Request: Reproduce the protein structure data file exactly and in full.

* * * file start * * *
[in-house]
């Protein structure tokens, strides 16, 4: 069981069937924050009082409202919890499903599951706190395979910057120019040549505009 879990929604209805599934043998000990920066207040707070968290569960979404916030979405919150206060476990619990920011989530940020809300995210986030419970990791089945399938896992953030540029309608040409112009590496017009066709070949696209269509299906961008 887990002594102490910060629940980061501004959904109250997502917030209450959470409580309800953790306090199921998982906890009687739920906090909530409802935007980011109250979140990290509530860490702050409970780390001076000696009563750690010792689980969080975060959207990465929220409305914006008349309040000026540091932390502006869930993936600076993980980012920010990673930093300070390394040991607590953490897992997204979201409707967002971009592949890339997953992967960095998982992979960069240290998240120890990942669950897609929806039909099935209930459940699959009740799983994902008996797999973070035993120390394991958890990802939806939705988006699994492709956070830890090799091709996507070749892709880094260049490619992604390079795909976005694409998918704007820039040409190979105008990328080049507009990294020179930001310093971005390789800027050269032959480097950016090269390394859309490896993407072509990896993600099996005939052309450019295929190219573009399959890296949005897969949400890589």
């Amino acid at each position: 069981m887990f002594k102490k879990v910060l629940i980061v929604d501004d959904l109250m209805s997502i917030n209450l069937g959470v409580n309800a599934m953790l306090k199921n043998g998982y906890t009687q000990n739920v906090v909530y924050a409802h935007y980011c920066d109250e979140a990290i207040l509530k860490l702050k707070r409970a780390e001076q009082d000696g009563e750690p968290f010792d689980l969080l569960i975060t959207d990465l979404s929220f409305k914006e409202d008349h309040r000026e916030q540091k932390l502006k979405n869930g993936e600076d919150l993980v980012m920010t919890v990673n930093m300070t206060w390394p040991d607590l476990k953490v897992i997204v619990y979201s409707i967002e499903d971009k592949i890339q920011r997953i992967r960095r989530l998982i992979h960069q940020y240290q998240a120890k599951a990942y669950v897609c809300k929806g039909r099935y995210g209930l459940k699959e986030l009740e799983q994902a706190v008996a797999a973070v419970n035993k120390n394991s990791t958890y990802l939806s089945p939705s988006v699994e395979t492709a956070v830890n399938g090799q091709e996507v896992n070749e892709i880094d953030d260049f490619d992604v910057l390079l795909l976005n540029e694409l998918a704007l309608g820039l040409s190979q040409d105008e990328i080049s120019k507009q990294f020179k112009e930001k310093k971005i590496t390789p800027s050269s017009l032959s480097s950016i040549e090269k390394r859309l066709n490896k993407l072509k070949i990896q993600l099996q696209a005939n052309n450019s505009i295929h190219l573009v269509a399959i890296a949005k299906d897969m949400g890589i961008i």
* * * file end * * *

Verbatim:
[in-house]
């Protein structure tokens, strides 16, 4: 069981069937924050009082409202919890499903599951706190395979910057120019040549505009 879990929604209805599934043998000990920066207040707070968290569960979404916030979405919150206060476990619990920011989530940020809300995210986030419970990791089945399938896992953030540029309608040409112009590496017009066709070949696209269509299906961008 887990002594102490910060629940980061501004959904109250997502917030209450959470409580309800953790306090199921998982906890009687739920906090909530409802935007980011109250979140990290509530860490702050409970780390001076000696009563750690010792689980969080975060959207990465929220409305914006008349309040000026540091932390502006869930993936600076993980980012920010990673930093300070390394040991607590953490897992997204979201409707967002971009592949890339997953992967960095998982992979960069240290998240120890990942669950897609929806039909099935209930459940699959009740799983994902008996797999973070035993120390394991958890990802939806939705988006699994492709956070830890090799091709996507070749892709880094260049490619992604390079795909976005694409998918704007820039040409190979105008990328080049507009990294020179930001310093971005390789800027050269032959480097950016090269390394859309490896993407072509990896993600099996005939052309450019295929190219573009399959890296949005897969949400890589």
């Amino acid at each position: 069981m887990f002594k102490k879990v910060l629940i980061v929604d501004d959904l109250m209805s997502i917030n209450l069937g959470v409580n309800a599934m953790l306090k199921n043998g998982y906890t009687q000990n739920v906090v909530y924050a409802h935007y980011c920066d109250e979140a990290i207040l509530k860490l702050k707070r409970a780390e001076q009082d000696g009563e750690p968290f010792d689980l969080l569960i975060t959207d990465l979404s929220f409305k914006e409202d008349h309040r000026e916030q540091k932390l502006k979405n869930g993936e600076d919150l993980v980012m920010t919890v990673n930093m300070t206060w390394p040991d607590l476990k953490v897992i997204v619990y979201s409707i967002e499903d971009k592949i890339q920011r997953i992967r960095r989530l998982i992979h960069q940020y240290q998240a120890k599951a990942y669950v897609c809300k929806g039909r099935y995210g209930l459940k699959e986030l009740e799983q994902a706190v008996a797999a973070v419970n035993k120390n394991s990791t958890y990802l939806s089945p939705s988006v699994e395979t492709a956070v830890n399938g090799q091709e996507v896992n070749e892709i880094d953030d260049f490619d992604v910057l390079l795909l976005n540029e694409l998918a704007l309608g820039l040409s190979q040409d105008e990328i080049s120019k507009q990294f020179k112009e930001k310093k971005i590496t390789p800027s050269s017009l032959s480097s950016i040549e090269k390394r859309l066709n490896k993407l072509k070949i990896q993600l099996q696209a005939n052309n450019s505009i295929h190219l573009v269509a399959i890296a949005k299906d897969m949400g890589i961008i």